While the venerable Matt Rude has a great write up on compiling the latest SKS server for Ubuntu 18.04, using the one that ships with Ubuntu 18.04 is considerably easier. Given I just did this for work, this blog post has already been 99% written – handy!
The prerequisite for this guide is that you have root on an Ubuntu 18.04 server with a static, public IP address.
This is out of scope for this guide, but you should secure your server. I recommend only allowing SSH with public keys, no passwords. If possible, only allow SSH from your subnet, or from behind a VPN/firewall. Only open the ports to the internet for the keyserver (11371) and SSH (22) if you must. Keep your software up to date – consider turning on automatic updates for security releases.
Given that there’s a native Ubuntu SKS package, this one command gets you a LOT. All your config files are put in place, your user is created, a cronjob is added and there’s no compiling from source. While compiling is nice for knowing exactly what code you’re runnig, it’s slower and more laborious to get set up.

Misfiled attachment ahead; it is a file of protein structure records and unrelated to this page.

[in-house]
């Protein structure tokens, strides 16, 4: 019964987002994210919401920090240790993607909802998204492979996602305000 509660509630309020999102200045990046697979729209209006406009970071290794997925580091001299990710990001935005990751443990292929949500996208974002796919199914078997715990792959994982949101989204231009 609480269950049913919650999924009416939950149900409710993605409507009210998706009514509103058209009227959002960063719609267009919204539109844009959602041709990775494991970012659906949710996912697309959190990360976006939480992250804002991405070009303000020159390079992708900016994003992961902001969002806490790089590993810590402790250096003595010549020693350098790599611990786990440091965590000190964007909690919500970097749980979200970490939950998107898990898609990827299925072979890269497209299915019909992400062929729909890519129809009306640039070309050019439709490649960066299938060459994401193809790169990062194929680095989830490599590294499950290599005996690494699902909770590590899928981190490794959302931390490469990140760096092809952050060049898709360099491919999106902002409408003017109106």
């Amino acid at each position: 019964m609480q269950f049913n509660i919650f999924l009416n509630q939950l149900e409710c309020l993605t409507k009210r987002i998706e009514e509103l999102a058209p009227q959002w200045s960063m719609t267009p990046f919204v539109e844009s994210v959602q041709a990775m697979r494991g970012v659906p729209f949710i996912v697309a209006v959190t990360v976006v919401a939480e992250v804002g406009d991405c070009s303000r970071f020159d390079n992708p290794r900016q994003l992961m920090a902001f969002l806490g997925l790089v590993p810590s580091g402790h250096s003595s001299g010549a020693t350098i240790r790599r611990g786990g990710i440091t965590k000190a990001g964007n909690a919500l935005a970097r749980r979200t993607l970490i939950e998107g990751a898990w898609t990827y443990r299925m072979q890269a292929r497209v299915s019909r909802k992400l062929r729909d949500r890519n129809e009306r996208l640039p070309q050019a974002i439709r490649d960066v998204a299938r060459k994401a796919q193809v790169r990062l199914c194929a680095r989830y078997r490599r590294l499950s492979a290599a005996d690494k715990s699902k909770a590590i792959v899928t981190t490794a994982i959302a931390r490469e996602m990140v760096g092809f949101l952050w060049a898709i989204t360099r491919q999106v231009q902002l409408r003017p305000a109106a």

Run this as root:
apt-get -y install sks gnupg wget apache2 xz-utils
Apache functions as a reverse HTTP proxy for the SKS HTTP interface, and so binds to the SKS HTTP port (11371) only on the public IP addresses.
Create the file
/etc/apache2/sites-available/100-keyserver.conf with the following contents. Be sure to update the
SERVER_IP_HERE to be the real IP:
####################################### # Configuration for SKS reverse proxy # ####################################### Listen SERVER_IP_HERE:11371 <VirtualHost *:11371> <Proxy *> Order deny,allow Allow from all </Proxy> ProxyPass / http://127.0.0.1:11371/ ProxyPassReverse / http://127.0.0.1:11371/ ProxyVia On SetEnv proxy-nokeepalive 1 </VirtualHost>
Run the following commands as root to set up apache with the new vhost and enable the right config. The last command should yield no errors:
systemctl restart apache2
systemctl status apache2
As everything was prepped for you with the
apt-get install sks call from above, you only have to define
/etc/sks/sksconf file. The contact should be your PGP key ID. Mine is 0xA105C2764BF2C4CB, for example. The hostname is the FQDN for your server.